Carotid, vertebral and intracranial vessels
Identify a small aneurysm or arteriovenous malformation inside the brain that can be life-threatening. While CTA can produce high quality images of the carotid arteries for grading the level of stenosis (narrowing of the vessel), calcium deposits (calcified plaques) in the area where the vessels split can lead to interference with accurate stenosis grading. Because of this, magnetic resonance angiography is used more often for this purpose.
CTA can be used to detect atherosclerotic disease that has narrowed the iliac arteries (arteries to the legs).
CT angiography should not be used to evaluate for pulmonary embolism when other tests indicate that there is a low probability of a person having this condition. A D-dimer assay might be a preferred alternative to test for pulmonary embolism, and that test and a low clinical prediction score on the Wells test or Geneva score can exclude pulmonary embolism as a possibility.
Harms of overuse of CT angiography include radiation exposure and the possibility of finding then seeking treatment for a clinically insignificant pulmonary embolism which ought not be treated.
Adverse reactions may occur whenever iodine contrast is injected. These reactions range in severity and it is difficult to predict if they will occur. The severity of the reaction can be broken down into three groups:
- Mild - no treatment required: nausea, vomiting, and/or hives.
- Moderate - requires treatment: severe hives, lightheadedness or brief loss of consciousness, mild bronchospasm, and/or increased heart rate.
- Severe - requires immediate treatment: severe bronchospasm, throat swelling, seizure, severe low blood pressure, and/or cardiac arrest.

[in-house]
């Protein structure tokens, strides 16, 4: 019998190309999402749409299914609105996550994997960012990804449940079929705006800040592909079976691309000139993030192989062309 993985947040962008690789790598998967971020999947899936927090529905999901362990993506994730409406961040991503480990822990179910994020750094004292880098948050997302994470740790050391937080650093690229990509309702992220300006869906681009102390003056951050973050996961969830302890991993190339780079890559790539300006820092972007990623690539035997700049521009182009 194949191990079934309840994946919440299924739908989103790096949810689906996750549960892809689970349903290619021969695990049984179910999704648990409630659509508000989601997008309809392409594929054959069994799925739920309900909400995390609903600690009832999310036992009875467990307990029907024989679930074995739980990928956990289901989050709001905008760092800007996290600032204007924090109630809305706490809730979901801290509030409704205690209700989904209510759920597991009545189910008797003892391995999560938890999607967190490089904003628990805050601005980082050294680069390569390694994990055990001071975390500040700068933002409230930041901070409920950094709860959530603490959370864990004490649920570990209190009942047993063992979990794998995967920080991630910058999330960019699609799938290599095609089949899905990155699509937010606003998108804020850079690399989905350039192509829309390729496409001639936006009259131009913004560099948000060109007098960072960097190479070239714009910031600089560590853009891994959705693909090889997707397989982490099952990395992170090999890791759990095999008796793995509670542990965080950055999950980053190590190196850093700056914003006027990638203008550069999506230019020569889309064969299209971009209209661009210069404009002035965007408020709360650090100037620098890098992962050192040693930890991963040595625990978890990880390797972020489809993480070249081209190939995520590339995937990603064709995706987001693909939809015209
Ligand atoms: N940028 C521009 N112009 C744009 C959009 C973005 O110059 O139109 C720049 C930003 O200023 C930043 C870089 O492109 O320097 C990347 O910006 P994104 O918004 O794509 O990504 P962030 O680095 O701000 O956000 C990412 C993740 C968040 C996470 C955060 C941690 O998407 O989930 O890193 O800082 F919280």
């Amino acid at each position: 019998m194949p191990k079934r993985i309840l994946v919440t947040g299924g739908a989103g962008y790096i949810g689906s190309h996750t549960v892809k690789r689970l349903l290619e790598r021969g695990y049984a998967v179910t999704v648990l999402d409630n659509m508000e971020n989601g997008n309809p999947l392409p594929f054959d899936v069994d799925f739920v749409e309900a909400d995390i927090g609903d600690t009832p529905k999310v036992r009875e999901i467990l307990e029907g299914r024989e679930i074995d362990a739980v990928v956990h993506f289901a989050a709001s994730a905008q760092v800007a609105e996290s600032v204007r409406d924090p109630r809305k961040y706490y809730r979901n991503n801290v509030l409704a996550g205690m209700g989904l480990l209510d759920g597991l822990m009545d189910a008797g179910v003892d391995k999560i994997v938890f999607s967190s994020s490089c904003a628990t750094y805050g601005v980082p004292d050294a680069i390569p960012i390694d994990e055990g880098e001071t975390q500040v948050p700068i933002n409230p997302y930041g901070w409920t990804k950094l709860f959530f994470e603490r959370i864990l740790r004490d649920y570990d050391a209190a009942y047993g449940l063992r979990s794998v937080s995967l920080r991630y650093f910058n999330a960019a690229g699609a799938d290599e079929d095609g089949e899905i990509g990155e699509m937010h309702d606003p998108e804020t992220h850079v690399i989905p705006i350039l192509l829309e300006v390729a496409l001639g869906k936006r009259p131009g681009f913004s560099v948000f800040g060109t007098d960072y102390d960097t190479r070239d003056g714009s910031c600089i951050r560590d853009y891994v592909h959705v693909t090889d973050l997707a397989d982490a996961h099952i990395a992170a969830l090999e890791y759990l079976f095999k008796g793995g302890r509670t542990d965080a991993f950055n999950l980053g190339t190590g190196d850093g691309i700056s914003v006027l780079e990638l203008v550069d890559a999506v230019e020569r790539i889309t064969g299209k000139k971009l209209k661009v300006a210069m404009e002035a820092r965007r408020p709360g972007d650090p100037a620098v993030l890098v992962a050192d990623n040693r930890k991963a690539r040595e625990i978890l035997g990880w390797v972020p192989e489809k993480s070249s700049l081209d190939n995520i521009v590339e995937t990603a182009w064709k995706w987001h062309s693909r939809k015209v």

A patient with a history of allergy to x-ray dye may be advised to take special medication for 24 hours before CTA to lessen the risk of allergic reaction or to undergo a different exam that does not call for contrast material injection.
The use of CTA in patients with renal failure, kidney disease or long-standing severe diabetes should be considered carefully, as the use of IV iodine contrast material can further harm kidney function. The contrast material can lead to contrast-induced nephropathy (also called CIN). While CIN can occur in any patient receiving IV iodine contrast, patients with pre-existing kidney disease are at an increased risk.
If a large amount of x-ray contrast material leaks out under the skin where the IV is placed, skin damage can result.
Compared with other imaging modalities, CTA is associated with a significant dose of ionizing radiation. Depending on patient age and exam protocol, CTA may cause a considerable increase in lifetime cancer risk. However, there are many clinical situations for which the benefits of performing the procedure outweigh this risk.
By 1994 CT angiography began to replace conventional angiography in diagnosing and characterizing most cardiovascular abnormalities. Prior to this, conventional angiography had been in use for 70 years.